Feschuk was, of course, referring to readers of the now-defunct Omni science magazine.

Ah, Scott. You're gonna be good company through this looney campaign.


Monday, December 12, 2005

You got here how?

I've mentioned before that I have a tool that allows me to do a "keyword analysis" for this weblog. What that means is that I can see the words that someone types into Google or Lycos if the results include my site and they visit here as a result.

Some of them are amusing. Some of them are downright disturbing, like today's result, when someone ended up here by typing "needle injection gays on bed pictures".

It gets weirder. He was surfing from Islamabad, Pakistan.

I'm guessing whatever he was looking for, he didn't find it here.


Friday, December 09, 2005

Tracking Santa for Fifty Years

This year, NORAD marks 50 years of tracking and escorting Santa as he delivers presents to children around the globe on Christmas Eve.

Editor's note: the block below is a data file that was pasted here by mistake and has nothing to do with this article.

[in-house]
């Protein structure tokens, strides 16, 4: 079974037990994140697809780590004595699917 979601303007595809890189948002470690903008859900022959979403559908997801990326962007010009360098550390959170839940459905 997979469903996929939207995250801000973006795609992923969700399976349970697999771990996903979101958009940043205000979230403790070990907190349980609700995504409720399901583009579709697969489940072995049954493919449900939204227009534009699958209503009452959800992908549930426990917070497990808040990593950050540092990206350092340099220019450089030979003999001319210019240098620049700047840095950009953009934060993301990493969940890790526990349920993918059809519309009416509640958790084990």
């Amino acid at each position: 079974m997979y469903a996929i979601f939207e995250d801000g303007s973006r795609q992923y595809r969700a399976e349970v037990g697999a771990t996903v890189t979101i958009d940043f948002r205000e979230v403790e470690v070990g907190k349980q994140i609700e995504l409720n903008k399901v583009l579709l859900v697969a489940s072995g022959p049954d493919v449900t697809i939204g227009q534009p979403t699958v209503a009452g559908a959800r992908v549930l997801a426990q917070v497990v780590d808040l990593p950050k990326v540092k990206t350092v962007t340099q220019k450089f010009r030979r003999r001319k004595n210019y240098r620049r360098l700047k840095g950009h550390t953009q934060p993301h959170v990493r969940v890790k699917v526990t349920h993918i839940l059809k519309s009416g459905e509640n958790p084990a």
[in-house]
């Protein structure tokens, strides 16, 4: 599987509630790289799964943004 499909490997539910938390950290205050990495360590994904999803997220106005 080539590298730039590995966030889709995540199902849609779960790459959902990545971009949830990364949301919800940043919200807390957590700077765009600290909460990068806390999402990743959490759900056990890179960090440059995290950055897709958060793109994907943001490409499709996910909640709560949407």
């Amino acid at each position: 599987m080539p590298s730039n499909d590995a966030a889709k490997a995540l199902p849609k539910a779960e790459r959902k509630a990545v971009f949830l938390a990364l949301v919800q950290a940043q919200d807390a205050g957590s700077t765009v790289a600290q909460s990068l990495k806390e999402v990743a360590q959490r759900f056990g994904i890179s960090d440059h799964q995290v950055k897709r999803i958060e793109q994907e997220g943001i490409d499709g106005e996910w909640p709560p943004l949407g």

It's amazing to think that this gentle tradition was born of a simple newspaper typo and a military man with a heart big enough to not disappoint the kids who called as a result of it.

I remember as a child listening to these updates on CBC Radio on Christmas Eve. It made it oh, so real. We would tremble with excitement at the crackling reports from those military men. It was a trillion times more exciting because we lived in Newfoundland - officially the first stop on Santa's tour. NORAD says so! Our parents must have blessed them - we'd be in bed by 9 pm, terrified that if he saw us, he'd leave without leaving any presents behind. (Every kid knows that's the rule - although he has been known to make exceptions.)

It's hard to explain to kids today what exactly it meant to us, back in those Cold War days when NORAD was as much a part of a kid's vocabulary as - well, as Santa Claus.

Today, children can follow along with Santa in English, Espanol, Francais, Italiano, Deutsch. and Japanese through the NORAD Tracks Santa 2005 website (you'll need to have the latest Flash player to view it - and the fact that the word "English" is illustrated with an American flag makes me want to claw my eyes out, but let's try to be gracious). Amazing how the technology has changed, but the willingness of children to believe, and the efforts that the toughest men and women will go to to help them do it, hasn't, not a bit.